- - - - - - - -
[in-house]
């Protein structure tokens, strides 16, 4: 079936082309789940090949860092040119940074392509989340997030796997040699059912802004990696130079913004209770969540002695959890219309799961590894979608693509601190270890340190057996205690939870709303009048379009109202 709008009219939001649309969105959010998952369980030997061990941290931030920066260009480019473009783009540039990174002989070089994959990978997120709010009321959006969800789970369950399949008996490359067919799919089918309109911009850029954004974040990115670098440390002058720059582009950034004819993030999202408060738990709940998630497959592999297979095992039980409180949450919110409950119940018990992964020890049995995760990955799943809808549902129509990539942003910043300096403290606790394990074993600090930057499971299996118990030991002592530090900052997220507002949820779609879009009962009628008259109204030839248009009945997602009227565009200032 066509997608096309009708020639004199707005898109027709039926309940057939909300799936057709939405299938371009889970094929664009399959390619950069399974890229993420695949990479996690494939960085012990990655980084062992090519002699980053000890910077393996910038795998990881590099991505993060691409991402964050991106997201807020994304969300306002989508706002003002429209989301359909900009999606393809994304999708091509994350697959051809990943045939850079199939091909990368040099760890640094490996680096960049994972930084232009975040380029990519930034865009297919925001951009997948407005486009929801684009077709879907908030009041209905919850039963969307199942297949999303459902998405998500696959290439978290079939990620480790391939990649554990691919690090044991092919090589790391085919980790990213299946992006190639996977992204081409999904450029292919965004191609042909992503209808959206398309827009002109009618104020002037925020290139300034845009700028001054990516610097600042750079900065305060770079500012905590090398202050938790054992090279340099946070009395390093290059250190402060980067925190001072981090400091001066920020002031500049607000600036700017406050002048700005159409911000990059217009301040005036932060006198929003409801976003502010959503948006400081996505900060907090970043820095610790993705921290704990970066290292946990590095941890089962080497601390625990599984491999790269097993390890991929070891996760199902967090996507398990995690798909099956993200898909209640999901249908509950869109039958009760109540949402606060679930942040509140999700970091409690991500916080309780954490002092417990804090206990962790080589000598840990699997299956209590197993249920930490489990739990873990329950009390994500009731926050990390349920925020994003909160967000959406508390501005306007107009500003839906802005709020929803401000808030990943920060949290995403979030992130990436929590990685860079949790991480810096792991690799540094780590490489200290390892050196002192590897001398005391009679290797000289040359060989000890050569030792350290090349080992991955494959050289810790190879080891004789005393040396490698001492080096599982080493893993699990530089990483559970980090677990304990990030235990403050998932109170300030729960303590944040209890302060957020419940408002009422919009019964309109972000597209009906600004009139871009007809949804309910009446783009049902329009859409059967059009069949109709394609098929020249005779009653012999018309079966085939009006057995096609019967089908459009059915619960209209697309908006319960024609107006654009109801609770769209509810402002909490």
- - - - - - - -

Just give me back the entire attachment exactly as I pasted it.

[in-house]
């Protein structure tokens, strides 16, 4: 079936082309789940090949860092040119940074392509989340997030796997040699059912802004990696130079913004209770969540002695959890219309799961590894979608693509601190270890340190057996205690939870709303009048379009109202 709008009219939001649309969105959010998952369980030997061990941290931030920066260009480019473009783009540039990174002989070089994959990978997120709010009321959006969800789970369950399949008996490359067919799919089918309109911009850029954004974040990115670098440390002058720059582009950034004819993030999202408060738990709940998630497959592999297979095992039980409180949450919110409950119940018990992964020890049995995760990955799943809808549902129509990539942003910043300096403290606790394990074993600090930057499971299996118990030991002592530090900052997220507002949820779609879009009962009628008259109204030839248009009945997602009227565009200032 066509997608096309009708020639004199707005898109027709039926309940057939909300799936057709939405299938371009889970094929664009399959390619950069399974890229993420695949990479996690494939960085012990990655980084062992090519002699980053000890910077393996910038795998990881590099991505993060691409991402964050991106997201807020994304969300306002989508706002003002429209989301359909900009999606393809994304999708091509994350697959051809990943045939850079199939091909990368040099760890640094490996680096960049994972930084232009975040380029990519930034865009297919925001951009997948407005486009929801684009077709879907908030009041209905919850039963969307199942297949999303459902998405998500696959290439978290079939990620480790391939990649554990691919690090044991092919090589790391085919980790990213299946992006190639996977992204081409999904450029292919965004191609042909992503209808959206398309827009002109009618104020002037925020290139300034845009700028001054990516610097600042750079900065305060770079500012905590090398202050938790054992090279340099946070009395390093290059250190402060980067925190001072981090400091001066920020002031500049607000600036700017406050002048700005159409911000990059217009301040005036932060006198929003409801976003502010959503948006400081996505900060907090970043820095610790993705921290704990970066290292946990590095941890089962080497601390625990599984491999790269097993390890991929070891996760199902967090996507398990995690798909099956993200898909209640999901249908509950869109039958009760109540949402606060679930942040509140999700970091409690991500916080309780954490002092417990804090206990962790080589000598840990699997299956209590197993249920930490489990739990873990329950009390994500009731926050990390349920925020994003909160967000959406508390501005306007107009500003839906802005709020929803401000808030990943920060949290995403979030992130990436929590990685860079949790991480810096792991690799540094780590490489200290390892050196002192590897001398005391009679290797000289040359060989000890050569030792350290090349080992991955494959050289810790190879080891004789005393040396490698001492080096599982080493893993699990530089990483559970980090677990304990990030235990403050998932109170300030729960303590944040209890302060957020419940408002009422919009019964309109972000597209009906600004009139871009007809949804309910009446783009049902329009859409059967059009069949109709394609098929020249005779009653012999018309079966085939009006057995096609019967089908459009059915619960209209697309908006319960024609107006654009109801609770769209509810402002909490």